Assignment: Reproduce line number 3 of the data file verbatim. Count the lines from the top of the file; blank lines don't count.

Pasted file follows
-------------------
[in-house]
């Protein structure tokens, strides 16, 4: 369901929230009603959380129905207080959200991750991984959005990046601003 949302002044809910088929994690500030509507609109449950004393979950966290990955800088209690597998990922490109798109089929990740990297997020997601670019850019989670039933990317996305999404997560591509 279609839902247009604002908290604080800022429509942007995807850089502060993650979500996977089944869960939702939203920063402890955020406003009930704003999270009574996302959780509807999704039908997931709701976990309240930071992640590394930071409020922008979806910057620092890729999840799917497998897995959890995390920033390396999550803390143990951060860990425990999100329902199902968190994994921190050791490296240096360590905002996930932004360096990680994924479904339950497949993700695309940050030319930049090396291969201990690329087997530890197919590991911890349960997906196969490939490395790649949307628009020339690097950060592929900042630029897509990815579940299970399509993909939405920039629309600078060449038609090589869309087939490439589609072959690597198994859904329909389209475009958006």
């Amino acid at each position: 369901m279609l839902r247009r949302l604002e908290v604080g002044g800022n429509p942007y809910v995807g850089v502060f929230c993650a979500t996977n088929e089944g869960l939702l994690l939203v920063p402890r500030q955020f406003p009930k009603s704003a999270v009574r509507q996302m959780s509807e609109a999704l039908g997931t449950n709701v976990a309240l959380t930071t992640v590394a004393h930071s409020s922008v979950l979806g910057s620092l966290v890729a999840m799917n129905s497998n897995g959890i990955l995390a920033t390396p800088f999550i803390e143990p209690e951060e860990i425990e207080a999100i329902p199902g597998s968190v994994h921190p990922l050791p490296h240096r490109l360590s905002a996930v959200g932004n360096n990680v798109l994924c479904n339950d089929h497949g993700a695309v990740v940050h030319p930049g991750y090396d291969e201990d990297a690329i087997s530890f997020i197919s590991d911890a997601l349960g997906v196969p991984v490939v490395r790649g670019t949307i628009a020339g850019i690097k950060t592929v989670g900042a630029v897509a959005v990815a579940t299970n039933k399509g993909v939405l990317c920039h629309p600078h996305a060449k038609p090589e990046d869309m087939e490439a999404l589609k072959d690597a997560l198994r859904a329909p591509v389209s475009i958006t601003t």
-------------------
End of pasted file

């Amino acid at each position: 369901m279609l839902r247009r949302l604002e908290v604080g002044g800022n429509p942007y809910v995807g850089v502060f929230c993650a979500t996977n088929e089944g869960l939702l994690l939203v920063p402890r500030q955020f406003p009930k009603s704003a999270v009574r509507q996302m959780s509807e609109a999704l039908g997931t449950n709701v976990a309240l959380t930071t992640v590394a004393h930071s409020s922008v979950l979806g910057s620092l966290v890729a999840m799917n129905s497998n897995g959890i990955l995390a920033t390396p800088f999550i803390e143990p209690e951060e860990i425990e207080a999100i329902p199902g597998s968190v994994h921190p990922l050791p490296h240096r490109l360590s905002a996930v959200g932004n360096n990680v798109l994924c479904n339950d089929h497949g993700a695309v990740v940050h030319p930049g991750y090396d291969e201990d990297a690329i087997s530890f997020i197919s590991d911890a997601l349960g997906v196969p991984v490939v490395r790649g670019t949307i628009a020339g850019i690097k950060t592929v989670g900042a630029v897509a959005v990815a579940t299970n039933k399509g993909v939405l990317c920039h629309p600078h996305a060449k038609p090589e990046d869309m087939e490439a999404l589609k072959d690597a997560l198994r859904a329909p591509v389209s475009i958006t601003t």